EW: In a weird way, is all the public attention helpful when you're going through a hard time because it sort of forces you to keep it together?
Witherspoon: No, no, I didn't keep it together. I don't know what you're talking about. [Laughs] I mean, I didn't fall down on a public street and have a meltdown—I did it in my own house! But I wouldn't say I kept it together. [Pauses] When I think about it from a different perspective, though, I'd say 99 percent of the people who come up to me, the energy is totally positive. Not that people don't come up and go, "I hated your last movie. It sucked"—and I go, "I know, I'm sorry. Do you want your money back?" [Laughs] But I'm very lucky. I don't know why, but I have in the past and will hopefully in the future elicit positive feelings from people. You can't ever feel bad about a life lived like that, where so many people are giving you love and hopefully you're creating a little bright spot in what can be a really difficult life for someone.

EW: Do you Google yourself?
Witherspoon: Oh, only in very, very dark moments—moments of pure self-loathing—do I type my name into Google. [Laughs] And I know what I'm in for. You never read anything positive—you always go straight to where you know they're going to say something nasty about you.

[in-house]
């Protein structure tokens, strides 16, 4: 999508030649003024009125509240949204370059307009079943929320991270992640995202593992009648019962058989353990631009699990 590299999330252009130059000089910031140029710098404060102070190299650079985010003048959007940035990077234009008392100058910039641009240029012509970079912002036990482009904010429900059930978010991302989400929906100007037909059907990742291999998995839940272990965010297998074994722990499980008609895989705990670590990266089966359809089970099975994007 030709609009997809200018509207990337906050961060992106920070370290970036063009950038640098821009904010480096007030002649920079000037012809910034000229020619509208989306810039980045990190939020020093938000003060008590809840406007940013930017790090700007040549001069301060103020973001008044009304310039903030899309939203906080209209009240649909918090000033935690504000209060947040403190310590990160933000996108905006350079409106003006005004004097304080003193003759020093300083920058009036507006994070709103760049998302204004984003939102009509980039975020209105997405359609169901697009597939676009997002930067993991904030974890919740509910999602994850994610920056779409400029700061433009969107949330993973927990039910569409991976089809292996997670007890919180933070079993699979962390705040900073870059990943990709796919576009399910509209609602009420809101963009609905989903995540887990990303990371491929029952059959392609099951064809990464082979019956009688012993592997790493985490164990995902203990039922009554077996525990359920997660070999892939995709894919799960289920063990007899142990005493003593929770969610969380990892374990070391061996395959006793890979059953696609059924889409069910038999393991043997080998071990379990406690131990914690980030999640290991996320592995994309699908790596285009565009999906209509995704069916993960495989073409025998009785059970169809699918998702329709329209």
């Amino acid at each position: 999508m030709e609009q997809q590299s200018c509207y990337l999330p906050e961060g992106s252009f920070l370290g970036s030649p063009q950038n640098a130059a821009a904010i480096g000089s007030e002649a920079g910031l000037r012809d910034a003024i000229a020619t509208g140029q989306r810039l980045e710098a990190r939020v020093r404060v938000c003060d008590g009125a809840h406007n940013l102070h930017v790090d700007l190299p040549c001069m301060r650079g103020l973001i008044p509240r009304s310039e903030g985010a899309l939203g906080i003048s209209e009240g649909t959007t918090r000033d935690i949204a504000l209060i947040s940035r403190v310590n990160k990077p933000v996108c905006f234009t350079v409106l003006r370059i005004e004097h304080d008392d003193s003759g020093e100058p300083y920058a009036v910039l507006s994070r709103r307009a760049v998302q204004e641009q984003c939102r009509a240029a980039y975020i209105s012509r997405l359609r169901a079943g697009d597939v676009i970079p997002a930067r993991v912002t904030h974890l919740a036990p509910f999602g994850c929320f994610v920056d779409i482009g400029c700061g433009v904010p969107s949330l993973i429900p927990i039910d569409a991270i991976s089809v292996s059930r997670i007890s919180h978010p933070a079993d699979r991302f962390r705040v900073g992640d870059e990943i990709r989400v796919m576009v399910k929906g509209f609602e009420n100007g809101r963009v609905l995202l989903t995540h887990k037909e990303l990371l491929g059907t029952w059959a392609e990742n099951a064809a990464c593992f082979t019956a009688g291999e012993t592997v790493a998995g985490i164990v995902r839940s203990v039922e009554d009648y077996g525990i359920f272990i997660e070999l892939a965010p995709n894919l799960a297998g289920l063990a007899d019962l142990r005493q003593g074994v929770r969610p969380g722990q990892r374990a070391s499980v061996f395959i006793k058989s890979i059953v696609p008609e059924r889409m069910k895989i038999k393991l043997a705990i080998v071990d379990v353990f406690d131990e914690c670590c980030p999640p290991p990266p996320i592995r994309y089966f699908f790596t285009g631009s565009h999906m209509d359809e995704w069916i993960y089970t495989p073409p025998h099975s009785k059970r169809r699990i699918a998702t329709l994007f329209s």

EW: But you were just saying how everyone seems to wish you well.
Witherspoon: Well, the caveat to that is: but not on the Internet. There it's: You're fat, you're ugly, you're tired, you're worthless, you don't have a career anymore, you're a bad actor. It's just an affirmation of every horrible feeling you have about yourself. And I just go into a spiral of self-hate. Fortunately, most of the time I'm busy enough that I don't have time to type my name into Google.

 

Reese Witherspoon



EW: Since we're talking about relationships, some people might see another parallel between you and your character in How Do You Know: Before meeting Paul Rudd's character, she has only ever been romantically involved with other athletes—and until now, you've only been involved with other actors.